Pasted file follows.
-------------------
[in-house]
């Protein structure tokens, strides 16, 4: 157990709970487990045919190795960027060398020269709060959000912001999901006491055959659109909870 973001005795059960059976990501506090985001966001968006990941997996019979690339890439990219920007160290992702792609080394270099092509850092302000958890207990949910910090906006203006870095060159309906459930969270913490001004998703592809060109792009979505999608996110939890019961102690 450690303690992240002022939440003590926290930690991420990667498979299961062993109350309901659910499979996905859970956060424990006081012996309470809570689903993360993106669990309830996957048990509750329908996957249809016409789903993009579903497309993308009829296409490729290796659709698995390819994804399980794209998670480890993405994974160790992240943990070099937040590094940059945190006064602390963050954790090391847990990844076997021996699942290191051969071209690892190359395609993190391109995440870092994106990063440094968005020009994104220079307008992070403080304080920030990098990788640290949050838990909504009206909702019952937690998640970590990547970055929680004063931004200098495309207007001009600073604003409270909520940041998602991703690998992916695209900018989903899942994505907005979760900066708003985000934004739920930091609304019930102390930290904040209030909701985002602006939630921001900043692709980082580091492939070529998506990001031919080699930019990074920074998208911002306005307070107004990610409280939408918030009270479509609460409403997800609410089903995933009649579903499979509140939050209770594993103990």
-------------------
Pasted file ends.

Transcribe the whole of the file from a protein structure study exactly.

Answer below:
[in-house]
């Protein structure tokens, strides 16, 4: 157990709970487990045919190795960027060398020269709060959000912001999901006491055959659109909870 973001005795059960059976990501506090985001966001968006990941997996019979690339890439990219920007160290992702792609080394270099092509850092302000958890207990949910910090906006203006870095060159309906459930969270913490001004998703592809060109792009979505999608996110939890019961102690 450690303690992240002022939440003590926290930690991420990667498979299961062993109350309901659910499979996905859970956060424990006081012996309470809570689903993360993106669990309830996957048990509750329908996957249809016409789903993009579903497309993308009829296409490729290796659709698995390819994804399980794209998670480890993405994974160790992240943990070099937040590094940059945190006064602390963050954790090391847990990844076997021996699942290191051969071209690892190359395609993190391109995440870092994106990063440094968005020009994104220079307008992070403080304080920030990098990788640290949050838990909504009206909702019952937690998640970590990547970055929680004063931004200098495309207007001009600073604003409270909520940041998602991703690998992916695209900018989903899942994505907005979760900066708003985000934004739920930091609304019930102390930290904040209030909701985002602006939630921001900043692709980082580091492939070529998506990001031919080699930019990074920074998208911002306005307070107004990610409280939408918030009270479509609460409403997800609410089903995933009649579903499979509140939050209770594993103990």